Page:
Regarding the second issue that we mentioned, i.e. the ownership of the husband, the Teshuvos Maimonios (ibid. 19) states that although the husband thought he was purchasing a gold ring from the jeweler and it was found to be fake, the sale is effective and the marriage is valid. He does not seem to make a distinction as to whether or not the husband is presently arguing that the sale should be voided. However, the Mordechai in Bava Metzia (Simanim 258-260) seems to take the opposite position, that in a situation of a sale under erroneous pretenses, the sale is considered null and void even if the customer is arguing that he wants it to be effective. This opinion is quoted by the Rema (Choshen Mishpat 232:18) as the Halacha. The reasoning for this is simple and logical. the customer thought that he was acquiring a gold ring, and it turns out that this is not what he actually made a Kinyan (act of acquisition) on. Consequently, although he and the seller may want it to be his, there is no reason why it should be, until a valid Kinyan has been made on the item that he thinks that he is purchasing. In our case, it would follow that he has married his bride with a ring that is not his, and the marriage should not be effective!
However, perhaps we may reconcile the two opinions of the Mordechai as follows. When someone purchases a ring for it’s own use, or for investment purposes, there is no question that if it was done under erroneous circumstances the sale is void. In our case, the purpose of purchasing the ring was to enable the husband to marry his wife in an effective manner. Although he requested from the jeweler a gold ring, and most definitely would not have purchased this one had he known that it was actually polished brass, his intention at the time of the acquisition of the ring was that he acquire it in any way necessary that it become his, so that he may effect a valid, lasting, marriage with his wife. In other words, we assume that his intention is that even if after some time it would be found that there was a technical problem with this acquisition that may affect his marriage that he is presently unaware of, he agrees that the acquisition be effective anyway at this time, i.e. even if the ring were ultimately to be found to be of brass. This is because the sole reason for purchasing this item is not simply to have ownership of it, but to effect his marriage. Consequently, even if the husband would be presently protesting that the original purchase should be voided, we say that this is a new development, that he has changed his mind. At the time of the sale his intention was to go through with it no matter what would be found later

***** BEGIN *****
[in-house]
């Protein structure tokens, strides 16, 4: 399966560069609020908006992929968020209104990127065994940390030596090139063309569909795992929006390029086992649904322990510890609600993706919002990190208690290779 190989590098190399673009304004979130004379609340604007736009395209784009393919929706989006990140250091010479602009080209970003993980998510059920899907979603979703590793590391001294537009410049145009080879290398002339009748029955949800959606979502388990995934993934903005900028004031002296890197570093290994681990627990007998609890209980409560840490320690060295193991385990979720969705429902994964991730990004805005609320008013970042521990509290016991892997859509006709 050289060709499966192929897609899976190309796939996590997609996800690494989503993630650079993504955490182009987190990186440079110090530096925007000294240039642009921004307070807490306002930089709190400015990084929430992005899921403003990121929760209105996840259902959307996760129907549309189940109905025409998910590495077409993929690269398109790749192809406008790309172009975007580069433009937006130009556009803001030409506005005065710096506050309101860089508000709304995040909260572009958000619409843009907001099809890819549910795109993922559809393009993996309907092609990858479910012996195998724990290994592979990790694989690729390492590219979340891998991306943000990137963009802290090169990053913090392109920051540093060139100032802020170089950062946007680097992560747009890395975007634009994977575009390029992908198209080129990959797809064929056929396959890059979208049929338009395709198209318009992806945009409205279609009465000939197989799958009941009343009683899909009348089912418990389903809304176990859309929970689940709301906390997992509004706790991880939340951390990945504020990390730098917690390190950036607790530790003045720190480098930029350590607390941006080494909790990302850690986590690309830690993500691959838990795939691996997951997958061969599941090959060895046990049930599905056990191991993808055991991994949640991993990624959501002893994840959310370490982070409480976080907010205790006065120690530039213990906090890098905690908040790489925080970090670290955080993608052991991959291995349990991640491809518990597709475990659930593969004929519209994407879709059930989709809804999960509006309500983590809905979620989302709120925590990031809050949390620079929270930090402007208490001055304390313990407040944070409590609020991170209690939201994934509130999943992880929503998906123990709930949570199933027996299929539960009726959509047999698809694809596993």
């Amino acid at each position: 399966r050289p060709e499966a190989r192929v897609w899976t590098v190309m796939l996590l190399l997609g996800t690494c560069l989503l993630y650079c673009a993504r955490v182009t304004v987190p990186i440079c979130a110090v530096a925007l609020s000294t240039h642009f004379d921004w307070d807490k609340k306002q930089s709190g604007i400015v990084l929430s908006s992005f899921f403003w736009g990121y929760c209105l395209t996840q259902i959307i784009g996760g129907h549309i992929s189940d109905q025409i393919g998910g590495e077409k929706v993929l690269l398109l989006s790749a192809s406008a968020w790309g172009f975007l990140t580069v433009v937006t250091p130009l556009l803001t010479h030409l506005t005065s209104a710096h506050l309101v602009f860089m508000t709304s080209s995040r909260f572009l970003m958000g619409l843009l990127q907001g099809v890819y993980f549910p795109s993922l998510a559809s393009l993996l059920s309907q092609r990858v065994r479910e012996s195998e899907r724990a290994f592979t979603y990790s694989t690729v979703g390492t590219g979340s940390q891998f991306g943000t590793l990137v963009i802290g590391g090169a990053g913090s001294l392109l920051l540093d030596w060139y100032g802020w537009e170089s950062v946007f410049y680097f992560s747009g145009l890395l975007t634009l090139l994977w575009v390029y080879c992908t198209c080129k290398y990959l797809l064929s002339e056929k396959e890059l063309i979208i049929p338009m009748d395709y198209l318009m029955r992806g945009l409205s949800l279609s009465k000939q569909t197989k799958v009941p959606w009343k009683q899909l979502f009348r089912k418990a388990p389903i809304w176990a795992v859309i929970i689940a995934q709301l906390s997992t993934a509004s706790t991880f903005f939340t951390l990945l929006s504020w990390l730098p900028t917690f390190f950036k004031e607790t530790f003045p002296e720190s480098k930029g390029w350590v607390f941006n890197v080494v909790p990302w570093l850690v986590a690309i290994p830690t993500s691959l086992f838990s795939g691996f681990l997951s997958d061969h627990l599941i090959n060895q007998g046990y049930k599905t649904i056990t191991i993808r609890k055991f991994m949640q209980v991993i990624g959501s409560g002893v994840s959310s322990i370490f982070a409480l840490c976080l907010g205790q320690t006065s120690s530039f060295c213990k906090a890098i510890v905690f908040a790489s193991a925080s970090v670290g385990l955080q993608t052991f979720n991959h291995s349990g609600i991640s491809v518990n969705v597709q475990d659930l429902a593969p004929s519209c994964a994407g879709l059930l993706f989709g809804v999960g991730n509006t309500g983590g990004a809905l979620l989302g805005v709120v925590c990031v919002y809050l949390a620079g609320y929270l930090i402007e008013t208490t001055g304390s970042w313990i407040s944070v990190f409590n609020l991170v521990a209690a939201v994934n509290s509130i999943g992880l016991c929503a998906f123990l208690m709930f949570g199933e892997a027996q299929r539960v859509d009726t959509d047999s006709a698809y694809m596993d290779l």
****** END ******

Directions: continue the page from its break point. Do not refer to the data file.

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This week’s class is based on a column by Rabbi Tzvi Shpitz, who is an Av Bais Din and Rosh Kollel in the Ramot neighborhood of Jerusalem. His Column originally appears in Hebrew in Toda’ah, a weekly publication in Jerusalem. It has been translated and reprinted here with his permission and approval.
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Please Note: The purpose of this column is to make people aware of Choshen Mishpat situations that can arise at any time, and the Halachic concepts that may be used to resolve them. Each individual situation must be resolved by an objective, competent Bais Din (or Rabbinic Arbitrator) in the presence of all parties involved!